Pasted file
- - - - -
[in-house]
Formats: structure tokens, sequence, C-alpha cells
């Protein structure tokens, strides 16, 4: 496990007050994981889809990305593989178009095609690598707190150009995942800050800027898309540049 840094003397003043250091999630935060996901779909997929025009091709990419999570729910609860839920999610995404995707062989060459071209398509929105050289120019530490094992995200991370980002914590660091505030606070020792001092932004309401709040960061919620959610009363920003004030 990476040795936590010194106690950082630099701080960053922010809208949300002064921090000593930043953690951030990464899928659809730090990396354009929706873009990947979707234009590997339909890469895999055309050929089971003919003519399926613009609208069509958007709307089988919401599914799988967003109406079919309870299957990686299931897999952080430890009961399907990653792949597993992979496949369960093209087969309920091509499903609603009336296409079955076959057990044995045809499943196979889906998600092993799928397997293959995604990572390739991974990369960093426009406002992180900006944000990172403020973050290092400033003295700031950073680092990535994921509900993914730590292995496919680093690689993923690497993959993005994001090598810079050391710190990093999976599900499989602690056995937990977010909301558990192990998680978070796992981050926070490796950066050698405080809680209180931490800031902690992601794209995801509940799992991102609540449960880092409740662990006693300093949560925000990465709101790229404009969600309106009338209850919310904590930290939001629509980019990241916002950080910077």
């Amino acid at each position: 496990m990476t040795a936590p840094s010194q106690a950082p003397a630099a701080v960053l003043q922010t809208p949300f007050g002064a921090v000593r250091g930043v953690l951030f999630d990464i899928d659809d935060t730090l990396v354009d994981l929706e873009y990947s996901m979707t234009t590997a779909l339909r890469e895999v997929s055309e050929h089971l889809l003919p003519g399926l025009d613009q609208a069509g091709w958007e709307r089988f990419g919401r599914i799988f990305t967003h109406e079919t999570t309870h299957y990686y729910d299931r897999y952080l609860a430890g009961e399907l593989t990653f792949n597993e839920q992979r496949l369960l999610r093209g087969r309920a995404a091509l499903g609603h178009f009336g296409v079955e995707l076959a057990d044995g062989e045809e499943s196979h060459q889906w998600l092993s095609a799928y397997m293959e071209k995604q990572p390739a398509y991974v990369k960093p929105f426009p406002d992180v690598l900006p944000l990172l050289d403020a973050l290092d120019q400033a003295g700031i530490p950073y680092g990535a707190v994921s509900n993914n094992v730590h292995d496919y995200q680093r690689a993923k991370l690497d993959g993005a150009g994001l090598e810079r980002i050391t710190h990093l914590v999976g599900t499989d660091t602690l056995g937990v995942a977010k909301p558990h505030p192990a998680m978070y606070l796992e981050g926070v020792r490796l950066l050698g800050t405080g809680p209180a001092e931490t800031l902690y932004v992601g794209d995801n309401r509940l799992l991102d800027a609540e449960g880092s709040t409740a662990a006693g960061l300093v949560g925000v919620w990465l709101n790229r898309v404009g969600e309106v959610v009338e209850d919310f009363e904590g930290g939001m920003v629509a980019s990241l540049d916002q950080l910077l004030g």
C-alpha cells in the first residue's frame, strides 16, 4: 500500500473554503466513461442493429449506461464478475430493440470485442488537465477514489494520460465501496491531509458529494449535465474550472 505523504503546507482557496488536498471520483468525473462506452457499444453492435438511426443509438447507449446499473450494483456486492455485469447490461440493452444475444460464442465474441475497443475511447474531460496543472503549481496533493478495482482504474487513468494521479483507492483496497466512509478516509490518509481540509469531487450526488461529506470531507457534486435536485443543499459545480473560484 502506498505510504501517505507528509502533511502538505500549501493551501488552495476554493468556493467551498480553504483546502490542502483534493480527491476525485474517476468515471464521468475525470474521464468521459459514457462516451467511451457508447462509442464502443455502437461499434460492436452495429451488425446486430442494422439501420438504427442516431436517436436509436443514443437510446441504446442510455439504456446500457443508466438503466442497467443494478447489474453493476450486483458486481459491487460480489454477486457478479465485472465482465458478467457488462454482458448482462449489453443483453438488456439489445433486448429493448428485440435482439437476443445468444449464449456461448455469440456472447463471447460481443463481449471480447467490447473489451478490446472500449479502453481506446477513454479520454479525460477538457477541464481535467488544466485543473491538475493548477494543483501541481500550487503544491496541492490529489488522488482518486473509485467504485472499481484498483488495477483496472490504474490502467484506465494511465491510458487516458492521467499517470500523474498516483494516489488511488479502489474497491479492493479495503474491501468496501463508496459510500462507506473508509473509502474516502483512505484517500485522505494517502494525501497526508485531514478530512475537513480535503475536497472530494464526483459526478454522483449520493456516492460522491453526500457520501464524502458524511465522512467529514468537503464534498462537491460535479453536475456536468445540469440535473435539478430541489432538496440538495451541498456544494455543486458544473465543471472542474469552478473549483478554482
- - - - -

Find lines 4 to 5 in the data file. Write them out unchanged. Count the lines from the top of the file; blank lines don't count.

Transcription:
């Amino acid at each position: 496990m990476t040795a936590p840094s010194q106690a950082p003397a630099a701080v960053l003043q922010t809208p949300f007050g002064a921090v000593r250091g930043v953690l951030f999630d990464i899928d659809d935060t730090l990396v354009d994981l929706e873009y990947s996901m979707t234009t590997a779909l339909r890469e895999v997929s055309e050929h089971l889809l003919p003519g399926l025009d613009q609208a069509g091709w958007e709307r089988f990419g919401r599914i799988f990305t967003h109406e079919t999570t309870h299957y990686y729910d299931r897999y952080l609860a430890g009961e399907l593989t990653f792949n597993e839920q992979r496949l369960l999610r093209g087969r309920a995404a091509l499903g609603h178009f009336g296409v079955e995707l076959a057990d044995g062989e045809e499943s196979h060459q889906w998600l092993s095609a799928y397997m293959e071209k995604q990572p390739a398509y991974v990369k960093p929105f426009p406002d992180v690598l900006p944000l990172l050289d403020a973050l290092d120019q400033a003295g700031i530490p950073y680092g990535a707190v994921s509900n993914n094992v730590h292995d496919y995200q680093r690689a993923k991370l690497d993959g993005a150009g994001l090598e810079r980002i050391t710190h990093l914590v999976g599900t499989d660091t602690l056995g937990v995942a977010k909301p558990h505030p192990a998680m978070y606070l796992e981050g926070v020792r490796l950066l050698g800050t405080g809680p209180a001092e931490t800031l902690y932004v992601g794209d995801n309401r509940l799992l991102d800027a609540e449960g880092s709040t409740a662990a006693g960061l300093v949560g925000v919620w990465l709101n790229r898309v404009g969600e309106v959610v009338e209850d919310f009363e904590g930290g939001m920003v629509a980019s990241l540049d916002q950080l910077l004030g």
C-alpha cells in the first residue's frame, strides 16, 4: 500500500473554503466513461442493429449506461464478475430493440470485442488537465477514489494520460465501496491531509458529494449535465474550472 505523504503546507482557496488536498471520483468525473462506452457499444453492435438511426443509438447507449446499473450494483456486492455485469447490461440493452444475444460464442465474441475497443475511447474531460496543472503549481496533493478495482482504474487513468494521479483507492483496497466512509478516509490518509481540509469531487450526488461529506470531507457534486435536485443543499459545480473560484 502506498505510504501517505507528509502533511502538505500549501493551501488552495476554493468556493467551498480553504483546502490542502483534493480527491476525485474517476468515471464521468475525470474521464468521459459514457462516451467511451457508447462509442464502443455502437461499434460492436452495429451488425446486430442494422439501420438504427442516431436517436436509436443514443437510446441504446442510455439504456446500457443508466438503466442497467443494478447489474453493476450486483458486481459491487460480489454477486457478479465485472465482465458478467457488462454482458448482462449489453443483453438488456439489445433486448429493448428485440435482439437476443445468444449464449456461448455469440456472447463471447460481443463481449471480447467490447473489451478490446472500449479502453481506446477513454479520454479525460477538457477541464481535467488544466485543473491538475493548477494543483501541481500550487503544491496541492490529489488522488482518486473509485467504485472499481484498483488495477483496472490504474490502467484506465494511465491510458487516458492521467499517470500523474498516483494516489488511488479502489474497491479492493479495503474491501468496501463508496459510500462507506473508509473509502474516502483512505484517500485522505494517502494525501497526508485531514478530512475537513480535503475536497472530494464526483459526478454522483449520493456516492460522491453526500457520501464524502458524511465522512467529514468537503464534498462537491460535479453536475456536468445540469440535473435539478430541489432538496440538495451541498456544494455543486458544473465543471472542474469552478473549483478554482